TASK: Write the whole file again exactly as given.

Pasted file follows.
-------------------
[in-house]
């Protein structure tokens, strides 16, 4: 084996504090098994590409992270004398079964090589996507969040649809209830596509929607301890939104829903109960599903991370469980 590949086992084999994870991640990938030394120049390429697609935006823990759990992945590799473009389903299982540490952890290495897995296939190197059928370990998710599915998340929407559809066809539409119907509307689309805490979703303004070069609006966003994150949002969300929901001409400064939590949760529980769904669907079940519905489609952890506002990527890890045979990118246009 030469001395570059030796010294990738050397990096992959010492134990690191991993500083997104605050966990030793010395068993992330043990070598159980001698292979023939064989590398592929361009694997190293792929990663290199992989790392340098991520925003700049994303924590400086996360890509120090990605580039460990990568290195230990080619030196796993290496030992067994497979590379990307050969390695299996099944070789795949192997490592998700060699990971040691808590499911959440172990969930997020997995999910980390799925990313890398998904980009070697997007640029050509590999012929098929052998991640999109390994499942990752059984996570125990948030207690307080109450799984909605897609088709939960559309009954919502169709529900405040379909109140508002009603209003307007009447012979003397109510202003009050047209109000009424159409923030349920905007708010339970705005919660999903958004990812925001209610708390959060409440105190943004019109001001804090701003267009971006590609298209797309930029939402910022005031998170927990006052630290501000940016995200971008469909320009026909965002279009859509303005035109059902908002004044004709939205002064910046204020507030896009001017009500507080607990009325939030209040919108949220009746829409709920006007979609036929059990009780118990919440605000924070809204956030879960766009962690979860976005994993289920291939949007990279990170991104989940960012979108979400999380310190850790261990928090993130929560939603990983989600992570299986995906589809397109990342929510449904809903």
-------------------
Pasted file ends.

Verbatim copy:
[in-house]
């Protein structure tokens, strides 16, 4: 084996504090098994590409992270004398079964090589996507969040649809209830596509929607301890939104829903109960599903991370469980 590949086992084999994870991640990938030394120049390429697609935006823990759990992945590799473009389903299982540490952890290495897995296939190197059928370990998710599915998340929407559809066809539409119907509307689309805490979703303004070069609006966003994150949002969300929901001409400064939590949760529980769904669907079940519905489609952890506002990527890890045979990118246009 030469001395570059030796010294990738050397990096992959010492134990690191991993500083997104605050966990030793010395068993992330043990070598159980001698292979023939064989590398592929361009694997190293792929990663290199992989790392340098991520925003700049994303924590400086996360890509120090990605580039460990990568290195230990080619030196796993290496030992067994497979590379990307050969390695299996099944070789795949192997490592998700060699990971040691808590499911959440172990969930997020997995999910980390799925990313890398998904980009070697997007640029050509590999012929098929052998991640999109390994499942990752059984996570125990948030207690307080109450799984909605897609088709939960559309009954919502169709529900405040379909109140508002009603209003307007009447012979003397109510202003009050047209109000009424159409923030349920905007708010339970705005919660999903958004990812925001209610708390959060409440105190943004019109001001804090701003267009971006590609298209797309930029939402910022005031998170927990006052630290501000940016995200971008469909320009026909965002279009859509303005035109059902908002004044004709939205002064910046204020507030896009001017009500507080607990009325939030209040919108949220009746829409709920006007979609036929059990009780118990919440605000924070809204956030879960766009962690979860976005994993289920291939949007990279990170991104989940960012979108979400999380310190850790261990928090993130929560939603990983989600992570299986995906589809397109990342929510449904809903």